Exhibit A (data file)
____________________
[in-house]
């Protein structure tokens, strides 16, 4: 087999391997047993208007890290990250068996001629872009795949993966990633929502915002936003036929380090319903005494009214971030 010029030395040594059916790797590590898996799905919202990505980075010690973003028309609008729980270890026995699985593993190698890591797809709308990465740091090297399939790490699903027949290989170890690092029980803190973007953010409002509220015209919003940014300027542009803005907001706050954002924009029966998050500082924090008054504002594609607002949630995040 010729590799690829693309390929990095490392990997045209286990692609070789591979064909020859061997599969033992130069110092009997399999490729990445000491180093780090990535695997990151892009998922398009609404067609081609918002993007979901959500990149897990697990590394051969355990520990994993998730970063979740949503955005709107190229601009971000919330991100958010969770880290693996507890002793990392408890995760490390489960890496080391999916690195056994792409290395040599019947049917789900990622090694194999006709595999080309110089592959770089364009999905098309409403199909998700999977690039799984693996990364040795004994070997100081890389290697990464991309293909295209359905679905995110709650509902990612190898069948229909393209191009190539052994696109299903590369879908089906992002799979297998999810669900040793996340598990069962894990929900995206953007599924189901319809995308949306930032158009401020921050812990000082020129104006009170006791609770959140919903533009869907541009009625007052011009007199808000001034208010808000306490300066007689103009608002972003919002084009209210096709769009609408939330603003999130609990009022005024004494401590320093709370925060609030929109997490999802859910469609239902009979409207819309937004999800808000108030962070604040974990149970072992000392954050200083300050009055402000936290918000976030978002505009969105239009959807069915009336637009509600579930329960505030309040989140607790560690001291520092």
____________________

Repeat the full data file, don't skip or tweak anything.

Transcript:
[in-house]
């Protein structure tokens, strides 16, 4: 087999391997047993208007890290990250068996001629872009795949993966990633929502915002936003036929380090319903005494009214971030 010029030395040594059916790797590590898996799905919202990505980075010690973003028309609008729980270890026995699985593993190698890591797809709308990465740091090297399939790490699903027949290989170890690092029980803190973007953010409002509220015209919003940014300027542009803005907001706050954002924009029966998050500082924090008054504002594609607002949630995040 010729590799690829693309390929990095490392990997045209286990692609070789591979064909020859061997599969033992130069110092009997399999490729990445000491180093780090990535695997990151892009998922398009609404067609081609918002993007979901959500990149897990697990590394051969355990520990994993998730970063979740949503955005709107190229601009971000919330991100958010969770880290693996507890002793990392408890995760490390489960890496080391999916690195056994792409290395040599019947049917789900990622090694194999006709595999080309110089592959770089364009999905098309409403199909998700999977690039799984693996990364040795004994070997100081890389290697990464991309293909295209359905679905995110709650509902990612190898069948229909393209191009190539052994696109299903590369879908089906992002799979297998999810669900040793996340598990069962894990929900995206953007599924189901319809995308949306930032158009401020921050812990000082020129104006009170006791609770959140919903533009869907541009009625007052011009007199808000001034208010808000306490300066007689103009608002972003919002084009209210096709769009609408939330603003999130609990009022005024004494401590320093709370925060609030929109997490999802859910469609239902009979409207819309937004999800808000108030962070604040974990149970072992000392954050200083300050009055402000936290918000976030978002505009969105239009959807069915009336637009509600579930329960505030309040989140607790560690001291520092």